To explain the difference between overriding and overloading, here is a possible overload for Money’s plus operator. In listing 3.1, Money can only be added to otherMoney objects. In case, we would like to add Money as: 
  1. assert buck + 1 == new Money(2'USD')  
We can provide the additional method: 
  1. Money plus (Integer more) {  
  2.     return new Money(amount + more, currency)  
  3. }  
that overloads the plus method with a second implementation that takes an Integer parameter. The Groovy method dispatch finds the right implementation at runtime. 

Making coercion work for you: 
Implementing operators is straightforward when both operands are of the same type. Things get more complex with a mixture of types, say 
This adds an Integer and a BigDecimal. What is the return type? Section 3.6 answers this question for the special case of numbers, but the issue is more general. One of the two arguments needs to be promoted to the more general type. This is called coercion

When implementing operators, there are three main issues to consider as part of coercion. 

Supported argument types 
You need to decide which argument types and values will be allowed. If an operator must take a potentially inappropriate type, throw an IllegalArgumentExceptionwhere necessary. For instance, in our Money example, even though it makes sense to use Money as the parameter for the plus operator, we don’t allow different currencies to be added together. 

Promoting more specific arguments 
If the argument type is a more specific one than your own type, promote it to your type and return an object of your type. To see what this means, consider how you might implement the plus operator if you were designing the BigDecimal class, and what you’d do for an Integer argument.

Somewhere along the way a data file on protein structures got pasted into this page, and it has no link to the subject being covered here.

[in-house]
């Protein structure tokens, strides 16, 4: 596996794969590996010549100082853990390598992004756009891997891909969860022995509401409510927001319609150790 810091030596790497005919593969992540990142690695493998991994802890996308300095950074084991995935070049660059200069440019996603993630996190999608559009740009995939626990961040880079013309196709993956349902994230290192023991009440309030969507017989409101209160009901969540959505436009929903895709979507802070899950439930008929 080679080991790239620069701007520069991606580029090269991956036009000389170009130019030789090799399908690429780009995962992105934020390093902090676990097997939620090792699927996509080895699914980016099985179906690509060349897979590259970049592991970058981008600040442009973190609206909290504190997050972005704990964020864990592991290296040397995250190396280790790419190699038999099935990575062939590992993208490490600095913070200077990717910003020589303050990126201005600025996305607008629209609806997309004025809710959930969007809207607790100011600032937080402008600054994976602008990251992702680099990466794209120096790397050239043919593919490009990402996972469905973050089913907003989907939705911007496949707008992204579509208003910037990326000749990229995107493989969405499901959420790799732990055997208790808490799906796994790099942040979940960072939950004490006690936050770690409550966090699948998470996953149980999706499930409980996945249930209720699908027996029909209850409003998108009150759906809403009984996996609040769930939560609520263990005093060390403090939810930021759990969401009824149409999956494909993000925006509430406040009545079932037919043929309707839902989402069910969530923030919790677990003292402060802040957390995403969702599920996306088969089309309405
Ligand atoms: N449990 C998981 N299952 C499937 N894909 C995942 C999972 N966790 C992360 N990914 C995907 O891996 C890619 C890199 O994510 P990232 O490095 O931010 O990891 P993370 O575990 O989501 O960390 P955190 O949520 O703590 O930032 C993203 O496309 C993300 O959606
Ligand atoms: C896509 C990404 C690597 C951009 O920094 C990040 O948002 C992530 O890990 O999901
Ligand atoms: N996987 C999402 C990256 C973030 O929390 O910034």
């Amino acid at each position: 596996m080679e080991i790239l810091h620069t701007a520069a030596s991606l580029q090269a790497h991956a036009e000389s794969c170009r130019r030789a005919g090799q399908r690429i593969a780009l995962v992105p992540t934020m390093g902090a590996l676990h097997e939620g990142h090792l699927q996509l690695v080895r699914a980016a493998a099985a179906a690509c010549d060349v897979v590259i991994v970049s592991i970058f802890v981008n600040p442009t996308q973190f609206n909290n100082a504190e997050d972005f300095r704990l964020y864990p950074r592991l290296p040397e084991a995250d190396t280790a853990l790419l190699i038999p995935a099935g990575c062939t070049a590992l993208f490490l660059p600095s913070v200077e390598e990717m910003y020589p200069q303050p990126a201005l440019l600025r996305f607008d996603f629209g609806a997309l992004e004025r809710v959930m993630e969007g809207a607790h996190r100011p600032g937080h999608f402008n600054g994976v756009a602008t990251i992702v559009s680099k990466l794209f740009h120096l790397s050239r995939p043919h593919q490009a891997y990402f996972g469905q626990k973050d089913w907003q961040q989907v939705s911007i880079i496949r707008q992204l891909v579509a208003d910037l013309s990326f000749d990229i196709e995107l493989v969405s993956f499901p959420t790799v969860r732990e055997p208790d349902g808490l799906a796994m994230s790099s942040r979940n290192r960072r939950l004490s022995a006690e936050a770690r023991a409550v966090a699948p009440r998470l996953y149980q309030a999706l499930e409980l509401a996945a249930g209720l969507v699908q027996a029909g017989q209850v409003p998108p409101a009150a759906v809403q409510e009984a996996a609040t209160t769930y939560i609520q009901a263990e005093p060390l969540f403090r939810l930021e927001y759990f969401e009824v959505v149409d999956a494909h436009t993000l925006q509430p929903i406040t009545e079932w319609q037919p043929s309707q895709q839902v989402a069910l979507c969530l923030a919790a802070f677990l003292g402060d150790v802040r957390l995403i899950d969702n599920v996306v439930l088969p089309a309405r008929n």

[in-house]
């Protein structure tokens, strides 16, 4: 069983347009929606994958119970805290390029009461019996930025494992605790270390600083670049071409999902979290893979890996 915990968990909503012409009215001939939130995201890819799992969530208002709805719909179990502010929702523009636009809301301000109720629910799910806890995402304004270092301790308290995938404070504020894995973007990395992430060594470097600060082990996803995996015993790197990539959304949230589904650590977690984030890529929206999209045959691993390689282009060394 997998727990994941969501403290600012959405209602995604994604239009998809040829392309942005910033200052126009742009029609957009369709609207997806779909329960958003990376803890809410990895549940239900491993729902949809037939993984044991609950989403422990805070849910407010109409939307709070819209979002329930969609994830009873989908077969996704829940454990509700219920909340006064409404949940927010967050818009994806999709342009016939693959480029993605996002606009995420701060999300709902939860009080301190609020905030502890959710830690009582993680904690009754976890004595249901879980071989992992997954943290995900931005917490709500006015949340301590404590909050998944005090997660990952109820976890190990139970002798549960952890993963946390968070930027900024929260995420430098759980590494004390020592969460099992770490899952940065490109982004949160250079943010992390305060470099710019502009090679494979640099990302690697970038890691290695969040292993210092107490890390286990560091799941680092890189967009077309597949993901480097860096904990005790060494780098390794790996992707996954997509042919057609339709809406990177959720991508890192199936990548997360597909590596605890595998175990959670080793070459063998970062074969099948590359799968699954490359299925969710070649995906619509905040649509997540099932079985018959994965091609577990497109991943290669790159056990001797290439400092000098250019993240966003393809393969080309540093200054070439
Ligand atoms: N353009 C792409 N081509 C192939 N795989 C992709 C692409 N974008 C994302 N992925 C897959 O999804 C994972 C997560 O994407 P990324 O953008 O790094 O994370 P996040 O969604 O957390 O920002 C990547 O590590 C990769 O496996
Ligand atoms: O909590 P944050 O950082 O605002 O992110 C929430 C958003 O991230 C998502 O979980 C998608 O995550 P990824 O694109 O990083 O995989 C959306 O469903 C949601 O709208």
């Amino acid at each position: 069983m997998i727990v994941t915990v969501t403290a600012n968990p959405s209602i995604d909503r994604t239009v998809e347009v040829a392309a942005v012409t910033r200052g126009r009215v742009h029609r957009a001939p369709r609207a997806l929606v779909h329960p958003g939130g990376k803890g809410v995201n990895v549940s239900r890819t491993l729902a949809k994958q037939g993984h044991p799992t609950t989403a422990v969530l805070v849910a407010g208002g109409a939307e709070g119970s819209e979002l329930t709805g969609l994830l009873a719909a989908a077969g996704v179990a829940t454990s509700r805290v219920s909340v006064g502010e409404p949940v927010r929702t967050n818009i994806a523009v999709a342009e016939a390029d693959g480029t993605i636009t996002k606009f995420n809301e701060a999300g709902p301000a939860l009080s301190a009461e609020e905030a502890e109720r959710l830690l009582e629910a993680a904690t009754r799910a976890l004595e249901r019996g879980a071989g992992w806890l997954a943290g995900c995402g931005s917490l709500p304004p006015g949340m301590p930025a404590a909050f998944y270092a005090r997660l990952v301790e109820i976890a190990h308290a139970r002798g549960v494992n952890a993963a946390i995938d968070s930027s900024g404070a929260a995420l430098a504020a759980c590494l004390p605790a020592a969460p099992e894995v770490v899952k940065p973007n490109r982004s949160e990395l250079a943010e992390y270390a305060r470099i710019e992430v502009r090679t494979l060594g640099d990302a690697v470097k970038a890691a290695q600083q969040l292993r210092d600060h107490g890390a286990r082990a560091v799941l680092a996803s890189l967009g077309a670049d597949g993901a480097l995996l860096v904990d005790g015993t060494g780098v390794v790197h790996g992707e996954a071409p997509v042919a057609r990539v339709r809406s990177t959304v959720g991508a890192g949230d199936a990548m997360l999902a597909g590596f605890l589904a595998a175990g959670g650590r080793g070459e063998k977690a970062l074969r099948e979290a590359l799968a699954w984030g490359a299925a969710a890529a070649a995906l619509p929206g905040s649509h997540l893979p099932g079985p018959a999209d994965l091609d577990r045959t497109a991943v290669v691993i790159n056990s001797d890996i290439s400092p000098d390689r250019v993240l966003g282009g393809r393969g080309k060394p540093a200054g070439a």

Integer is more specific than BigDecimal : Every Integer value can be expressed as a BigDecimal , but the reverse isn’t true. So for the BigDecimal.plus(Integer)operator, we would consider promoting the Integer to BigDecimal ,performing the addition, and then returning another BigDecimal —even if the result could accurately be expressed as an Integer

Handling more general arguments with double dispatch 
If the argument type is more general, call its operator method with yourself (“this,” the current object) as an argument. Let it promote you. This is also called double dispatch, and it helps to avoid duplicated, asymmetric, possibly inconsistent code. Let’s reverse our previous example and consider Integer.plus(BigDecimal operand)

We would consider returning the result of the expression operand.plus(this) , delegating the work to BigDecimal’s plus(Integer) method. The result would be aBigDecimal, which is reasonable—it would be odd for 1+1.5 to return an Integer but 1.5+1 to return a BigDecimal

Groovy’s conventional behavior 
Groovy’s general strategy of coercion is to return the most general type. Other languages such as Ruby try to be smarter and return the least general type that can be used without losing information from range or precision. The Ruby way saves memory at the expense of processing time. It also requires that the language promote a type to a more general one when the operation would generate an overflow of that type’s range. Otherwise, intermediary results in a complex calculation could truncate the result. 

Supplement: 
[ Java 小學堂 ] Java 世界裡 equals 與 == 的差別